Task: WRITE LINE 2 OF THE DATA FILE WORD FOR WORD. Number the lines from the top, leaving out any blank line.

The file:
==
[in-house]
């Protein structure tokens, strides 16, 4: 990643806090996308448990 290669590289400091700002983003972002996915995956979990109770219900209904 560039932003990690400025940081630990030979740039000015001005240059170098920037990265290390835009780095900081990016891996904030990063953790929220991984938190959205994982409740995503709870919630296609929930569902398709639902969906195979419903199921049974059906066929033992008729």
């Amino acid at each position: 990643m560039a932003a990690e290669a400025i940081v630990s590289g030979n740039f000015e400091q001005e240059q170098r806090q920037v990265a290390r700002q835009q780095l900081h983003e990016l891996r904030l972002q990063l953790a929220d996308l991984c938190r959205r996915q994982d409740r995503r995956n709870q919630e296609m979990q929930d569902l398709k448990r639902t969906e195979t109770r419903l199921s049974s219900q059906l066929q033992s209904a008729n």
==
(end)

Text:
């Protein structure tokens, strides 16, 4: 990643806090996308448990 290669590289400091700002983003972002996915995956979990109770219900209904 560039932003990690400025940081630990030979740039000015001005240059170098920037990265290390835009780095900081990016891996904030990063953790929220991984938190959205994982409740995503709870919630296609929930569902398709639902969906195979419903199921049974059906066929033992008729």